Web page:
The Story’s Scope is Not Well-Served in All-New Wolverine 34

By Spencer Irwin

This article contains SPOILERS. If you haven’t read the issue yet, proceed at your own risk!

I love the concept behind this “Old Woman Laura” arc. Diving into a Wolverine’s future to find a utopia is a refreshing change of pace, and a beautiful way to show how Laura’s more civil and humane approach to heroing — her attempts to be better than Logan — eventually pays off. That Laura’s final regret — and final mission — would be Bellona brings All-New Wolverine full circle in a satisfying way. Issue 34 itself has so many delightful moments; I practically squealed when Kate Bishop showed up. Yet, for everything that I love about this storyline and this issue, it also has a few major problems. A story of this scope needs more time and room to play out than it’s getting.

Notably, there’s a lot of talking about the world being a utopia, but very little seeing it. This is more understandable in issue 34, which is set almost entirely under Doctor Doom’s dome, than it was last month, but it still means missing out on what actually makes Laura’s future special in exchange for focusing on threats that don’t feel too afar from what Laura might face in the present.

Issue 34 works well as a self-contained chapter showing how Laura’s team infiltrates Latveria, but as Part 2 of a three part story, it still feels like the story has barely begun. It’s a story about saving/redeeming Bellona where Bellona has yet to even appear, and a story about taking down Doctor Doom, the last supervillain in the world, where he’s yet to appear beyond a single-panel, non-speaking appearance. We’re entering the final act of this story but have barely touched on what is ostensibly its main thrust, and I fear that will make for a rushed ending.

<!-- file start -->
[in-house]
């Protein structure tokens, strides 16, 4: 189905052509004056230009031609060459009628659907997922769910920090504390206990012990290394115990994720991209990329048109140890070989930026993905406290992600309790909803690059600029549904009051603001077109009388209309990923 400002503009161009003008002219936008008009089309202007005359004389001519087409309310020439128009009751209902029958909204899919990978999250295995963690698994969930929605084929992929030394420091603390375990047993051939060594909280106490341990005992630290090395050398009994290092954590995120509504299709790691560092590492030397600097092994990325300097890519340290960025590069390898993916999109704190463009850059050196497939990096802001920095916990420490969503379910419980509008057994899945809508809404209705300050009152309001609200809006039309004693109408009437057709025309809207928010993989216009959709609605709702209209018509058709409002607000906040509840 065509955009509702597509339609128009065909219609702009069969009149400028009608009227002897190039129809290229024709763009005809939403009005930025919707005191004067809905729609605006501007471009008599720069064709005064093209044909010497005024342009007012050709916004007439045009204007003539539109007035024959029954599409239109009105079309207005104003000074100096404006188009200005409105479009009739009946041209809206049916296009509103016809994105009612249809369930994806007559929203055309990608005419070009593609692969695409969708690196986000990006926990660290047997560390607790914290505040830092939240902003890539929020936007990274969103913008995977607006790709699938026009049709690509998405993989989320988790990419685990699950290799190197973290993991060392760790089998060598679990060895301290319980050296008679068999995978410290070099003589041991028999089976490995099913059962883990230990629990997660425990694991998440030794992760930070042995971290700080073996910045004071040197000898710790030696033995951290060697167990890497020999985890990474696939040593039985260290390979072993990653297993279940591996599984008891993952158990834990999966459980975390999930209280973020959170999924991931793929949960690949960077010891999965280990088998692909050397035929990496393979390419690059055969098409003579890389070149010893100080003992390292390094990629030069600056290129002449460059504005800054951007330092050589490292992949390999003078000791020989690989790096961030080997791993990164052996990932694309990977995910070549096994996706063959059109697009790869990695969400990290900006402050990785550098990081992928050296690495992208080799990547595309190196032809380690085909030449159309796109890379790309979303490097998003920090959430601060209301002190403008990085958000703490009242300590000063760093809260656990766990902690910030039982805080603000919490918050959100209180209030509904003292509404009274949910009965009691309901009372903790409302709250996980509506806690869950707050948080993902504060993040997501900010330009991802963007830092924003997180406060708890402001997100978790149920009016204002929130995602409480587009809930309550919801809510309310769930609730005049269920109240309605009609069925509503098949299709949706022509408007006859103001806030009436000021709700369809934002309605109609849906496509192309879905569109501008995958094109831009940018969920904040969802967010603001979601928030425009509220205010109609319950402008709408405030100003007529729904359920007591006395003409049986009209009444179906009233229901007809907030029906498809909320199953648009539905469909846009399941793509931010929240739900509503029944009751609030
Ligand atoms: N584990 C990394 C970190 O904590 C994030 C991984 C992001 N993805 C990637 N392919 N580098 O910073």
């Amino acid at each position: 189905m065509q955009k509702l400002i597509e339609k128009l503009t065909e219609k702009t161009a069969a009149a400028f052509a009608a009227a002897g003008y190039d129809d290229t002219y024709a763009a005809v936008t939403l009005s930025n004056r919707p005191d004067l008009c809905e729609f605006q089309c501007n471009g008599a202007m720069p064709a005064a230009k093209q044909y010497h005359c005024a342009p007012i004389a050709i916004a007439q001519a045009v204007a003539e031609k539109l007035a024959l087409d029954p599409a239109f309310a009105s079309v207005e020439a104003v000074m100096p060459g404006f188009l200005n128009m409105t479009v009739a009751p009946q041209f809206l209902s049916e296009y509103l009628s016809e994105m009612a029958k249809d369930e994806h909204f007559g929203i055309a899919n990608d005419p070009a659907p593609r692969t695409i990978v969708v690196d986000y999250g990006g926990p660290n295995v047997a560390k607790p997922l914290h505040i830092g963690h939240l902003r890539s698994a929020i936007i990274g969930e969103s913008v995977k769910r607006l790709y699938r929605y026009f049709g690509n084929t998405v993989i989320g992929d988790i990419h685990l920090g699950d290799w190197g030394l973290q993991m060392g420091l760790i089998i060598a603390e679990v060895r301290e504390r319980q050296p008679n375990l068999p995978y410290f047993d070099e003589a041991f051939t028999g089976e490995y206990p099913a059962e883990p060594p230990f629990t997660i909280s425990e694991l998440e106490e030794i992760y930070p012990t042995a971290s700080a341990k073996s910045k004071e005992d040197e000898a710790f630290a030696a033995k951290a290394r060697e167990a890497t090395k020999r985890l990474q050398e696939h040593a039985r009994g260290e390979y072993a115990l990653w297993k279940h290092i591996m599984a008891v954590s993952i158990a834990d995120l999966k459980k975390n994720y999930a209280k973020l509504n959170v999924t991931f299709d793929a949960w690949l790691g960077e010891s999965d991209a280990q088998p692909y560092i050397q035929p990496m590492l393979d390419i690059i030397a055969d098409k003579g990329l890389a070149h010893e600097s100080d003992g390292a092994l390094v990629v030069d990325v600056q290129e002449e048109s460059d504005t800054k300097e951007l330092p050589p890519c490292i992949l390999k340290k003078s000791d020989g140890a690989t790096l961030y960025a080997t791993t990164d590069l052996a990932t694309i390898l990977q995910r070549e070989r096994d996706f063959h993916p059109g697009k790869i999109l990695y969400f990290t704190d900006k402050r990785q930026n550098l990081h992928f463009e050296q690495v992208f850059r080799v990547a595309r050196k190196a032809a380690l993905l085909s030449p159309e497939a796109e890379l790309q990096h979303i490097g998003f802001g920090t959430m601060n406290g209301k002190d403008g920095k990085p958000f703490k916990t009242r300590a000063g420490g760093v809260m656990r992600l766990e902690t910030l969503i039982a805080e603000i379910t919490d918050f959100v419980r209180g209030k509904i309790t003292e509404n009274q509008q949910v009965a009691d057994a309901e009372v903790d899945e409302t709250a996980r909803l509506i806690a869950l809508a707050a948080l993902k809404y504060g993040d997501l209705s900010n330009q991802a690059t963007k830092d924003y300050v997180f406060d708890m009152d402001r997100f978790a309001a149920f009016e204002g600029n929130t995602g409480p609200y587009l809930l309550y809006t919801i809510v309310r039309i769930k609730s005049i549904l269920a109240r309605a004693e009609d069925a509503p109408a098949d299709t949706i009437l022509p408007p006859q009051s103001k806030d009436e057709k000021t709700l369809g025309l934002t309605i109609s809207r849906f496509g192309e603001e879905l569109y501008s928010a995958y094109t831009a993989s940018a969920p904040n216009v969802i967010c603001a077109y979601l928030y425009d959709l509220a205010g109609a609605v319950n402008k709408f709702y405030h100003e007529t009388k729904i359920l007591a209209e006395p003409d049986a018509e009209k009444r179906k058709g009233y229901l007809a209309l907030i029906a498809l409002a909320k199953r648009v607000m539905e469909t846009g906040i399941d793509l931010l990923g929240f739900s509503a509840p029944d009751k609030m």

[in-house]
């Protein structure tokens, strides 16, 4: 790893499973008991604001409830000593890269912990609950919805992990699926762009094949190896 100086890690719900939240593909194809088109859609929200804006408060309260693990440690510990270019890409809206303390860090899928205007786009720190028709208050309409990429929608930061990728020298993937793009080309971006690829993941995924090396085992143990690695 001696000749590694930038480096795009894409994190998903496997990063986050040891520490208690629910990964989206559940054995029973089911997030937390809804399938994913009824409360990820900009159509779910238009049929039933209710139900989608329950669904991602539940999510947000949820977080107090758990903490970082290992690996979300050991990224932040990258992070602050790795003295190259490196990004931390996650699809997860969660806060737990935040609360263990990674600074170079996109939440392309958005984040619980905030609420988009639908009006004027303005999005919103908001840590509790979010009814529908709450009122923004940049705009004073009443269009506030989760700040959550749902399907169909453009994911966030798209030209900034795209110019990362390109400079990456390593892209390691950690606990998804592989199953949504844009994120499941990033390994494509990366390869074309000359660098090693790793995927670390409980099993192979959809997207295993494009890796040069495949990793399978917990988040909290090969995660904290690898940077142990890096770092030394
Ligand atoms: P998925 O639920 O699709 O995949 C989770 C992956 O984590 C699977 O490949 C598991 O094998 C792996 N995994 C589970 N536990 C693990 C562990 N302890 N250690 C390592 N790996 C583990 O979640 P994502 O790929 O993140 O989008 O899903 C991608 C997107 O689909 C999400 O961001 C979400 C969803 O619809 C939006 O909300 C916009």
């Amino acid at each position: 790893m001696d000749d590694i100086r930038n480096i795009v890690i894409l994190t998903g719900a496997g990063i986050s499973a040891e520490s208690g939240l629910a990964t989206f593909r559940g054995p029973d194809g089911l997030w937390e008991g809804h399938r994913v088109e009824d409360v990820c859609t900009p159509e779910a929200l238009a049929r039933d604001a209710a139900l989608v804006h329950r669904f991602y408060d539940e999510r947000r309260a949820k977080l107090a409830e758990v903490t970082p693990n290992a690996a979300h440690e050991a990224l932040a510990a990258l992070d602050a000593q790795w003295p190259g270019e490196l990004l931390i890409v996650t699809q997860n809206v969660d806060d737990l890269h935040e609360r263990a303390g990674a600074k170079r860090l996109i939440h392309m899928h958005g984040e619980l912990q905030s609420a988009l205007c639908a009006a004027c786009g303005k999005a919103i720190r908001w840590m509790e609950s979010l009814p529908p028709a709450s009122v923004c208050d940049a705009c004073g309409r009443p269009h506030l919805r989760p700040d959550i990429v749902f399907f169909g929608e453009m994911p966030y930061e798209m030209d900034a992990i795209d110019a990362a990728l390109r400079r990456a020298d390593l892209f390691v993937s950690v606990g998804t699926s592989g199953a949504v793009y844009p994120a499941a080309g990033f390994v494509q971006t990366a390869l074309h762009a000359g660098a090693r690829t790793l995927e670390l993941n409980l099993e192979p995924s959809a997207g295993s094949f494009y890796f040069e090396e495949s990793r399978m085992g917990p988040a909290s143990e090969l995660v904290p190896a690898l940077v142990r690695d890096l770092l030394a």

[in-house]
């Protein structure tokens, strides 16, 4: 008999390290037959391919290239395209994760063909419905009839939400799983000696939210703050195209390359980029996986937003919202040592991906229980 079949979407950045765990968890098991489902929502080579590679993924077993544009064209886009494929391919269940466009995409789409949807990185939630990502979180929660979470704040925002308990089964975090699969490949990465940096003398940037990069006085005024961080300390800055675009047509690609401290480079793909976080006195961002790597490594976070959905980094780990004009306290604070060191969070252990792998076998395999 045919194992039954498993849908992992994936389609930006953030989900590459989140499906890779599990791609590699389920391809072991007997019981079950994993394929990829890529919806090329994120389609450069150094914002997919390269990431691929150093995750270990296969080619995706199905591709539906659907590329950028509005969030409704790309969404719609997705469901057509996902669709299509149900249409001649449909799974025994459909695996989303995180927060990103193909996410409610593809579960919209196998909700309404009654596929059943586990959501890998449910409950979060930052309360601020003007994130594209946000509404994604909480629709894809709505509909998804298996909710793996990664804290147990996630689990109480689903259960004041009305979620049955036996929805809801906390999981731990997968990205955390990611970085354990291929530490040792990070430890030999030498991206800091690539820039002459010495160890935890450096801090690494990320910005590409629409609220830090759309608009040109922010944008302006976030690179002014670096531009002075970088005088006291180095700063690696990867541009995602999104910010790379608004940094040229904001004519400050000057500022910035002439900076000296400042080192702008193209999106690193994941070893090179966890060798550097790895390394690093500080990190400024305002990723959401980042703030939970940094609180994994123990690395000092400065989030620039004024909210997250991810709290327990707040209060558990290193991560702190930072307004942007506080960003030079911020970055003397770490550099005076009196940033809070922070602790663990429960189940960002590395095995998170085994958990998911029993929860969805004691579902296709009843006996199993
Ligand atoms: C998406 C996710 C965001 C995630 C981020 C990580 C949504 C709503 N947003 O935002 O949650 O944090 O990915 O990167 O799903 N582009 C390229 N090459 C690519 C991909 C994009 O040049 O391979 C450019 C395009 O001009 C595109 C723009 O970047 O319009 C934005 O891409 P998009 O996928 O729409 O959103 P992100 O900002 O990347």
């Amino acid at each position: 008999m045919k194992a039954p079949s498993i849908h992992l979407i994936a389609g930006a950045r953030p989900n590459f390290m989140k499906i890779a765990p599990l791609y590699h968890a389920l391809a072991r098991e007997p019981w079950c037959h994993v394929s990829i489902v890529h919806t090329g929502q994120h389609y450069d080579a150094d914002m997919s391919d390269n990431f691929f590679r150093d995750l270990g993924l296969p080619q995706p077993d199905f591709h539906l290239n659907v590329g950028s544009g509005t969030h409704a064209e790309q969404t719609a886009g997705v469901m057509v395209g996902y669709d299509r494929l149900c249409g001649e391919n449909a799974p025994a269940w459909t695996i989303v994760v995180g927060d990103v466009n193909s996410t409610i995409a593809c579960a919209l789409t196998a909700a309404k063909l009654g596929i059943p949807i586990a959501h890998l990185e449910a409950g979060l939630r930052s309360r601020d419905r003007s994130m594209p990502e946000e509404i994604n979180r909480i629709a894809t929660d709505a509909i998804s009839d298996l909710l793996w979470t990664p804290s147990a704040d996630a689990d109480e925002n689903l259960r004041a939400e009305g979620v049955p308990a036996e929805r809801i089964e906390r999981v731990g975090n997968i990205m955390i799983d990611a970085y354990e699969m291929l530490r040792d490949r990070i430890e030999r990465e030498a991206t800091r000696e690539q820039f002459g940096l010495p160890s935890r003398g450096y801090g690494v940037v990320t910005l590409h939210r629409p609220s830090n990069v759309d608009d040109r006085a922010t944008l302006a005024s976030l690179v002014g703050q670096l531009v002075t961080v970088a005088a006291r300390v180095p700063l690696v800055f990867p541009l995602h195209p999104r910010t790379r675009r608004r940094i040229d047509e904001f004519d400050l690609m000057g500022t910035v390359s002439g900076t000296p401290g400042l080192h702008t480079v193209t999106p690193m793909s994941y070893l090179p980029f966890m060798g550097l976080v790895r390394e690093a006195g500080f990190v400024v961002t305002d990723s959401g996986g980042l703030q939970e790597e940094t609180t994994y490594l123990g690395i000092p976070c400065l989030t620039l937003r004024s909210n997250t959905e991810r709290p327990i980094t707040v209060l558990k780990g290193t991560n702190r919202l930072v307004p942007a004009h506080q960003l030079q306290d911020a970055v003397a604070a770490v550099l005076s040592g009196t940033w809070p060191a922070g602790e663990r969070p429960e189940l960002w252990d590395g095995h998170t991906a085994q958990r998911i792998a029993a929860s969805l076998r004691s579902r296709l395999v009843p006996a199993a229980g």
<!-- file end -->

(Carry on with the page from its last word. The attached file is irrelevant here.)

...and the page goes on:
I hate to complain about this issue because, again, so much of what Tom Taylor and Ramon Rosanas actually give us in it is delightful. The guest appearances are fun and unexpected, and Maria Hill’s death is not only surprisingly poignant, but fit the themes of this series and storyline well.

Laura’s vision of a perfect world, where the heroes win, is enough to melt even Maria Hill’s cold heart and give her hope for a better world. It’s a powerful testament to the work Laura’s done, but again, I wish we got to actually see more of what Laura’s done to inspire so many. Likewise, Hill is a bit of a strange choice to focus so much of this arc on — I believe she and Laura have interacted and perhaps even clashed before, but this issue implies a much more significant relationship and story between them than they ever really had. As much as I’d hate to lose this moment, or even the cameos, they ultimately feel like a distraction from the real meat of this story.

That’s ultimately the problem with this arc: it wants to have its cake and eat it too. It’d be a stronger story if it went bigger, taking the time to really explore this new world Taylor created, or if it went smaller and just honed in on Laura, Gabby, Bellona, and Doom. Instead, though, the pace is stuck firmly in the middle, and it’s doing “Old Woman Laura” no favors.

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